As I headed out from an appointment on Wednesday, I walked passed a recently delivered newspaper on the ground outside the office building. It was folded up inside a clear plastic bag. The following headline jumped out at me:
ICE¹ sweep nets 5 local immigrants
Officials say those who commit crimes deserve ticket out of town
I bent over to get a better look, and to read the portion of the article² that was visible through the plastic. I was disturbed. The headline and the article seemed to suggest that immigrants are criminals.
A closer reading of the article revealed that in fact the individuals who had been arrested were charged with various crimes, some of them more serious than others, and in addition were immigrants. (Well, actually, they were tracked down because they were immigrants who had committed these crimes.)
At the same time, the article did contain various subtle and not-so-subtle suggestions that illegal immigrants are somehow menacing. Take this section about the reactions of a local police chief:
“I don’t have a problem with them going around and trying to round up these illegal immigrants,” said [town] Police Chief […]. “Illegal immigration just can’t be tolerated.”
With two convicted criminals from his town arrested, the chief said it’s high time the government start getting illegal aliens off the streets. The group has largely been overlooked in the past, “creating a problem on a couple of angles that people don’t want to look at,” he said.
[Town] Police are seeing some crimes increase with illegal immigration, particularly unlicensed automobile operation charges.
One overarching problem I have with the article is the way the discourse is framed. A careful reading of the article shows that the particular individuals arrested had been convicted of crimes. But let’s face it. Not everyone takes the time to read articles closely. It would be all too easy for a reader to be left with the impression that immigrants are more likely to commit crimes, and that illegal immigrants are particularly threatening. Consider this phrase, taken out of its context:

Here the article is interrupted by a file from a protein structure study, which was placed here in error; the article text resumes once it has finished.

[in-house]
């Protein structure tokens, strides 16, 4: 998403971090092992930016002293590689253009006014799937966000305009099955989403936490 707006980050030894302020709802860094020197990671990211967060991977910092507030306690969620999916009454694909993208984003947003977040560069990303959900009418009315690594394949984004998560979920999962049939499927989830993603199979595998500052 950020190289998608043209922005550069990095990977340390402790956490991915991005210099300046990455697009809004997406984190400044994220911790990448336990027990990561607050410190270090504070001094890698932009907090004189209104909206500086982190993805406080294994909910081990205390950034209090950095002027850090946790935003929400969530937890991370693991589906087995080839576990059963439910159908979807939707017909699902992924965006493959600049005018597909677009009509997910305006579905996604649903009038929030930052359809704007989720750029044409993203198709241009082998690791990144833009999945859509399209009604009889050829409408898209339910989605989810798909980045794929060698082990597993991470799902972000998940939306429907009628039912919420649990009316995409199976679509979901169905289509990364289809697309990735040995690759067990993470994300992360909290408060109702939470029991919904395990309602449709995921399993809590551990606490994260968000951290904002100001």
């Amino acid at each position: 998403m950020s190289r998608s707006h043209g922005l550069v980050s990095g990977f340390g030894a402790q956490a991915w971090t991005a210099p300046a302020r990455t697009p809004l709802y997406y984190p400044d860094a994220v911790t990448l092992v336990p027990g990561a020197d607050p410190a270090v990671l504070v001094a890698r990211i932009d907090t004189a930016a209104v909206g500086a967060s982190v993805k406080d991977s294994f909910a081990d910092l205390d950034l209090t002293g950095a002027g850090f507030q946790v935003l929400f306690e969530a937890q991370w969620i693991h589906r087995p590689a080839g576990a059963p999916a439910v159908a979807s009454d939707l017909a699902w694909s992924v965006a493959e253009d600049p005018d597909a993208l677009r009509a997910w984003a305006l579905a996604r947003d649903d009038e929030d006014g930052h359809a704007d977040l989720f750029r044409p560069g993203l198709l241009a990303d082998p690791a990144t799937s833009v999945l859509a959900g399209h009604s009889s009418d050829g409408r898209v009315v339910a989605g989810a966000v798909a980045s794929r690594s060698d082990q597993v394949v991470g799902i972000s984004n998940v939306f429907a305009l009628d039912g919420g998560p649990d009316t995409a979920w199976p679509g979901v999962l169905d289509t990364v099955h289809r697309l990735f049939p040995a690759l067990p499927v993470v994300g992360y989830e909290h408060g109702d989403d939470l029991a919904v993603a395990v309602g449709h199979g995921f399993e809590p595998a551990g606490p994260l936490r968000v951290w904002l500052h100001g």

crimes increase with illegal immigration.
No discussion of the complexity of the issues and no contrary viewpoints were offered. The tone of the article is congratulatory towards the ICE. A casual reader would have the impression that the general public attitude towards this ICE sweep is of approval. That the issues are clearcut. Even that the arrest of these individuals is just the surface of the festering problem of “criminal aliens”.
The article, as well as many ostensibly neutral reportings of issues relating to immigration in the media, reflects a subtle undercurrent of anti-immigrant sentiment. (And don’t even get me started on the venomous hardcore anti-immigration set.)
This increased xenophobia quite honestly reminds me of other dark times in our world’s history. When things look dark, whether it’s because of plague or economic depression or threats of war, people look for someone to blame. When the issues are complex, it is hard to pinpoint the source of the problem. What it is easy to do is pick some group to shoulder the blame. Communists. Gypsies. Jews. Witches.
Our country is at war. Gas prices and living expense are rising. Homelessness and unemployment rates are high. Many people are finding it hard to make ends meet. People want answers. People want solutions. But because these are not quick or easy to achieve, people want to blame. It’s so much easier to blame the other, because blaming those that are too close to us seems not to accomplish anything. Lately, immigrants, especially those that have violated current immigration laws, have been offered up and targeted for blame.
The issue of immigration is one that I think about often, though I have not yet ventured to write on the topic. It’s been hard to work myself up it, even though I have many thoughts I’d like to write down. For the most part, though, I write about fairly lightweight topics on this blog. This is because I write primarily for my own amusement and for the potential entertainment of others. I like to write with humor, even when the topics touch on seriousness. But I just can’t find anything funny about the growing hate and intolerance evidenced in the discussion of immigration issues.
¹ US Immigration and Customs Enforcement
² Note: The online headline reads: Immigrants face deportation³
³ Note (added later): I forgot to mention that I stopped to buy my own copy of the paper on my way home, so that I could read the article more closely. Which is how I noticed the two different headlines.